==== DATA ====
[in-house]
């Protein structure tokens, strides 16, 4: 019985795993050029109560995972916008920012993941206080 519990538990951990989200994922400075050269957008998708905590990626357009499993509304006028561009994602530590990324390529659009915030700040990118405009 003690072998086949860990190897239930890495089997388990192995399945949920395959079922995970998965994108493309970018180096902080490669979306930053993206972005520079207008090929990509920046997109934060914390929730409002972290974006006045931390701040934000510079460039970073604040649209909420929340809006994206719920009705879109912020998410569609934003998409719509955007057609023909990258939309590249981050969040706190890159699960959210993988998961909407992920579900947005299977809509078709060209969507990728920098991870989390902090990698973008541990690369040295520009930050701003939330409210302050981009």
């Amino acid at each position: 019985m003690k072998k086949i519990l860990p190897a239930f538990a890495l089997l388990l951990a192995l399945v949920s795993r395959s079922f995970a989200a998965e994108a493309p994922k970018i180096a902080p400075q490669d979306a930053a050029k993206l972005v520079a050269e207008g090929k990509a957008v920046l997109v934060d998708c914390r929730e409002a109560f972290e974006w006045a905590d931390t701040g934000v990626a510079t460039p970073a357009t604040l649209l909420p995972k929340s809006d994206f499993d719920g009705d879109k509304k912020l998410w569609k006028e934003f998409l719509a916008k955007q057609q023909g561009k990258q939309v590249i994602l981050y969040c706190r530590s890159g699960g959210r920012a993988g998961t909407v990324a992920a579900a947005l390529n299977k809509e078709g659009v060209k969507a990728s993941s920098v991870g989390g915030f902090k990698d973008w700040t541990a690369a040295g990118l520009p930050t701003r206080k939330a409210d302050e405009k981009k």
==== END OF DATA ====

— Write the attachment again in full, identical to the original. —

[in-house]
């Protein structure tokens, strides 16, 4: 019985795993050029109560995972916008920012993941206080 519990538990951990989200994922400075050269957008998708905590990626357009499993509304006028561009994602530590990324390529659009915030700040990118405009 003690072998086949860990190897239930890495089997388990192995399945949920395959079922995970998965994108493309970018180096902080490669979306930053993206972005520079207008090929990509920046997109934060914390929730409002972290974006006045931390701040934000510079460039970073604040649209909420929340809006994206719920009705879109912020998410569609934003998409719509955007057609023909990258939309590249981050969040706190890159699960959210993988998961909407992920579900947005299977809509078709060209969507990728920098991870989390902090990698973008541990690369040295520009930050701003939330409210302050981009």
């Amino acid at each position: 019985m003690k072998k086949i519990l860990p190897a239930f538990a890495l089997l388990l951990a192995l399945v949920s795993r395959s079922f995970a989200a998965e994108a493309p994922k970018i180096a902080p400075q490669d979306a930053a050029k993206l972005v520079a050269e207008g090929k990509a957008v920046l997109v934060d998708c914390r929730e409002a109560f972290e974006w006045a905590d931390t701040g934000v990626a510079t460039p970073a357009t604040l649209l909420p995972k929340s809006d994206f499993d719920g009705d879109k509304k912020l998410w569609k006028e934003f998409l719509a916008k955007q057609q023909g561009k990258q939309v590249i994602l981050y969040c706190r530590s890159g699960g959210r920012a993988g998961t909407v990324a992920a579900a947005l390529n299977k809509e078709g659009v060209k969507a990728s993941s920098v991870g989390g915030f902090k990698d973008w700040t541990a690369a040295g990118l520009p930050t701003r206080k939330a409210d302050e405009k981009k």